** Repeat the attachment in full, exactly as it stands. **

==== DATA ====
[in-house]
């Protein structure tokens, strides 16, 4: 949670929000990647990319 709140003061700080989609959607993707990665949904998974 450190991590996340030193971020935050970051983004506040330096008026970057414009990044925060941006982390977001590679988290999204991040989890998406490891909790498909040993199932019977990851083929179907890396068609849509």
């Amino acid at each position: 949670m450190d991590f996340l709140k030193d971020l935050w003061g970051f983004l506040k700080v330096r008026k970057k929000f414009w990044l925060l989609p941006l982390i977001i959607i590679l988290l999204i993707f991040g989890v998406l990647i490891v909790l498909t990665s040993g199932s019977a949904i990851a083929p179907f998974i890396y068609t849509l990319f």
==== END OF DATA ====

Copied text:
[in-house]
């Protein structure tokens, strides 16, 4: 949670929000990647990319 709140003061700080989609959607993707990665949904998974 450190991590996340030193971020935050970051983004506040330096008026970057414009990044925060941006982390977001590679988290999204991040989890998406490891909790498909040993199932019977990851083929179907890396068609849509």
């Amino acid at each position: 949670m450190d991590f996340l709140k030193d971020l935050w003061g970051f983004l506040k700080v330096r008026k970057k929000f414009w990044l925060l989609p941006l982390i977001i959607i590679l988290l999204i993707f991040g989890v998406l990647i490891v909790l498909t990665s040993g199932s019977a949904i990851a083929p179907f998974i890396y068609t849509l990319f």